I'm going through N. D. Wilson's Notes From the Tilt-a-Whirl for the third time in less than two weeks. The prose owes a lot (as he fully confesses) to Dillard with a nice bit of Wodehouse, as well as sprinkling other, subtler flavors into the mix that has become entirely his own, gratefully indebted to the world, style. The book is very like his Credenda articles (including a couple), just a lot longer, which I like, as my chief complaint against any of his books is that the prose wasn't as inherently delightful as in his articles, and my chief complaint with his articles was that they ended so soon. So I'm happy for a couple weeks, until I start craving Chestnut King again.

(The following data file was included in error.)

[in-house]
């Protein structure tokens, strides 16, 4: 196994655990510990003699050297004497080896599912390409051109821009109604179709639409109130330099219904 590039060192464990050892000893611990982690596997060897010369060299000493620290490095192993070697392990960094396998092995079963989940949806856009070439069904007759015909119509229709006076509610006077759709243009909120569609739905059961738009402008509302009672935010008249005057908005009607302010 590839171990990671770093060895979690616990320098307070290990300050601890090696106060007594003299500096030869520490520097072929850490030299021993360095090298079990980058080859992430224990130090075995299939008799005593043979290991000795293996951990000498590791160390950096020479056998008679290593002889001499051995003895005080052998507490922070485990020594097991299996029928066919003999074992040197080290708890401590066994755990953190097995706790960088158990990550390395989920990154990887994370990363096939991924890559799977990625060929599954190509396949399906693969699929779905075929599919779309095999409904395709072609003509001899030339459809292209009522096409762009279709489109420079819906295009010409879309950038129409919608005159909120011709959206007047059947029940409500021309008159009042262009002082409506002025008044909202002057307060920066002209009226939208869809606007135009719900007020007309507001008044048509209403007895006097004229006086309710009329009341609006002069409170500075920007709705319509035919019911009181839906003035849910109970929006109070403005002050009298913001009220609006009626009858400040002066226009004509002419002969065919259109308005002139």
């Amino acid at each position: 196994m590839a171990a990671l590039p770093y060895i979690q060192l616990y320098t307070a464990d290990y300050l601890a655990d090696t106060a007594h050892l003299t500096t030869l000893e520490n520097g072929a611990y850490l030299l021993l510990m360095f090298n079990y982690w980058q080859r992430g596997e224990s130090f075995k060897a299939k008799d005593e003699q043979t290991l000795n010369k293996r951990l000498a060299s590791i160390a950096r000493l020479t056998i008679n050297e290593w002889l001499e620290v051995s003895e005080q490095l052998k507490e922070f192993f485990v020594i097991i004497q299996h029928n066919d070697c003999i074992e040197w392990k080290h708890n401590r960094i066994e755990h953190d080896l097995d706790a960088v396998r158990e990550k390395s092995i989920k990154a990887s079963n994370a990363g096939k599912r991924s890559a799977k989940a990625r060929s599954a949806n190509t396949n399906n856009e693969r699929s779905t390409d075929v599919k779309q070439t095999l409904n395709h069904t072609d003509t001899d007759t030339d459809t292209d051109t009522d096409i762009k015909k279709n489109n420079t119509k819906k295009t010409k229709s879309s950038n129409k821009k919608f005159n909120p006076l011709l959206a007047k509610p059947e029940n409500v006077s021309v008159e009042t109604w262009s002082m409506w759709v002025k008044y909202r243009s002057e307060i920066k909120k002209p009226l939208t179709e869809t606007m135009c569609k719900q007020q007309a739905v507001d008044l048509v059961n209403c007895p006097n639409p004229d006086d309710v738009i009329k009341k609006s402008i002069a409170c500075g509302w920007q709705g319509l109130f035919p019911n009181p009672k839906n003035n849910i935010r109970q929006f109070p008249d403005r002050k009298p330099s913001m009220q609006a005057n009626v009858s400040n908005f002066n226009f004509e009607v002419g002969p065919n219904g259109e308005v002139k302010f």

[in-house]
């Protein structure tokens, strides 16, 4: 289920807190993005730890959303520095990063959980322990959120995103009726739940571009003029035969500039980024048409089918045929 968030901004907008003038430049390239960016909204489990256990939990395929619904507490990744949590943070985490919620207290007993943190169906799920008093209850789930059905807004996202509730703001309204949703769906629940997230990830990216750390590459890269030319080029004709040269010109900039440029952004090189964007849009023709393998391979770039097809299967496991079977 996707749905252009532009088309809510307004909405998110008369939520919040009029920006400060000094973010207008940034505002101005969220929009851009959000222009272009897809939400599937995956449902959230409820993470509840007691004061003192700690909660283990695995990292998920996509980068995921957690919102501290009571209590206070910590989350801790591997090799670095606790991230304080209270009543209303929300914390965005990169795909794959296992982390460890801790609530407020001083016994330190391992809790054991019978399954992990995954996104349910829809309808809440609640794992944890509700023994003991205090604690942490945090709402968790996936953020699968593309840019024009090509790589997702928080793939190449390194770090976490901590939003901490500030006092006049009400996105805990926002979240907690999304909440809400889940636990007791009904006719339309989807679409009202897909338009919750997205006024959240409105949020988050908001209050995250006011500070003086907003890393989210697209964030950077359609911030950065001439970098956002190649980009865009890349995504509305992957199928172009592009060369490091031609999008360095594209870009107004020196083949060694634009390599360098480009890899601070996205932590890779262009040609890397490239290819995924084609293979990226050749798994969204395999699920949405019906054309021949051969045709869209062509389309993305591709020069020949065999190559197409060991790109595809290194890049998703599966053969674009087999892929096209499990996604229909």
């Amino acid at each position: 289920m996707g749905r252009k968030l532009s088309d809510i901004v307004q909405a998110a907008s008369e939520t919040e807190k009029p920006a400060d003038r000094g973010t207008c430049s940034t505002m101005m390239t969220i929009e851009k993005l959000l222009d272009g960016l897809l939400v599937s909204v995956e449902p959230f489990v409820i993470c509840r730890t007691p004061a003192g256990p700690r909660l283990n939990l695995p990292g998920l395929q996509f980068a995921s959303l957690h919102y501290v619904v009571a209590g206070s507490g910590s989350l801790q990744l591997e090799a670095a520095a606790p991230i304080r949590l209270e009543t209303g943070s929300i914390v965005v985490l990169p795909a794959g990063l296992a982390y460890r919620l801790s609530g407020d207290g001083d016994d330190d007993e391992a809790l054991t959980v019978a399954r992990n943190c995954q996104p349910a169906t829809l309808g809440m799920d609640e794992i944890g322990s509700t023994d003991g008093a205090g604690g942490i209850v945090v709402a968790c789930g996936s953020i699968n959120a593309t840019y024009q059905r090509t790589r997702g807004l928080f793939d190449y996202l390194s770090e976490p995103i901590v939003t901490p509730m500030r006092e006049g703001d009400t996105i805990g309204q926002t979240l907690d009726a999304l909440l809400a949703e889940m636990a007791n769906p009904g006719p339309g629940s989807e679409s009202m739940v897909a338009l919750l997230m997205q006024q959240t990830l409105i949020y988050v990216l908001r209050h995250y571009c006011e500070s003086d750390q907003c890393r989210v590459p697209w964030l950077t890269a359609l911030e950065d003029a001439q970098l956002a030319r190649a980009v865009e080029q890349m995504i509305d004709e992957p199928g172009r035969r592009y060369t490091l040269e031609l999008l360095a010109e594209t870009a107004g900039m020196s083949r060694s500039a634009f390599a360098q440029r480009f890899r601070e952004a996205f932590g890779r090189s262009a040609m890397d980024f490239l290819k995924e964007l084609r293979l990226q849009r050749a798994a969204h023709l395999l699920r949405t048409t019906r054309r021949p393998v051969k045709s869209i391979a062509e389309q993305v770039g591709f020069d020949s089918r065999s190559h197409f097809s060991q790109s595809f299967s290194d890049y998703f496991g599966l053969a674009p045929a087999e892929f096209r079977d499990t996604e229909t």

Those of you that know me know how I read books: with pen in hand and a 3x5 card for a bookmark, taking down commonplaces, themes, weird phrases and arguments as I go. This book is infuriating: I didn't let myself mark it the first time, and then didn't let myself mark it the second time, and am now thinking maybe I should have restrained myself until the fourth or fifth or fiftieth time. I started a commonplace on page eleven, and didn't realize till chapter three that it should have ended somewhere. It is the best new (past 50 years) book that I have read in a long, long time, and has already taken its place next to Orthodoxy on my shelf. Simply magnificent.
Were I to classify it? Oddly enough, I would call it a world-class poetic apologetic.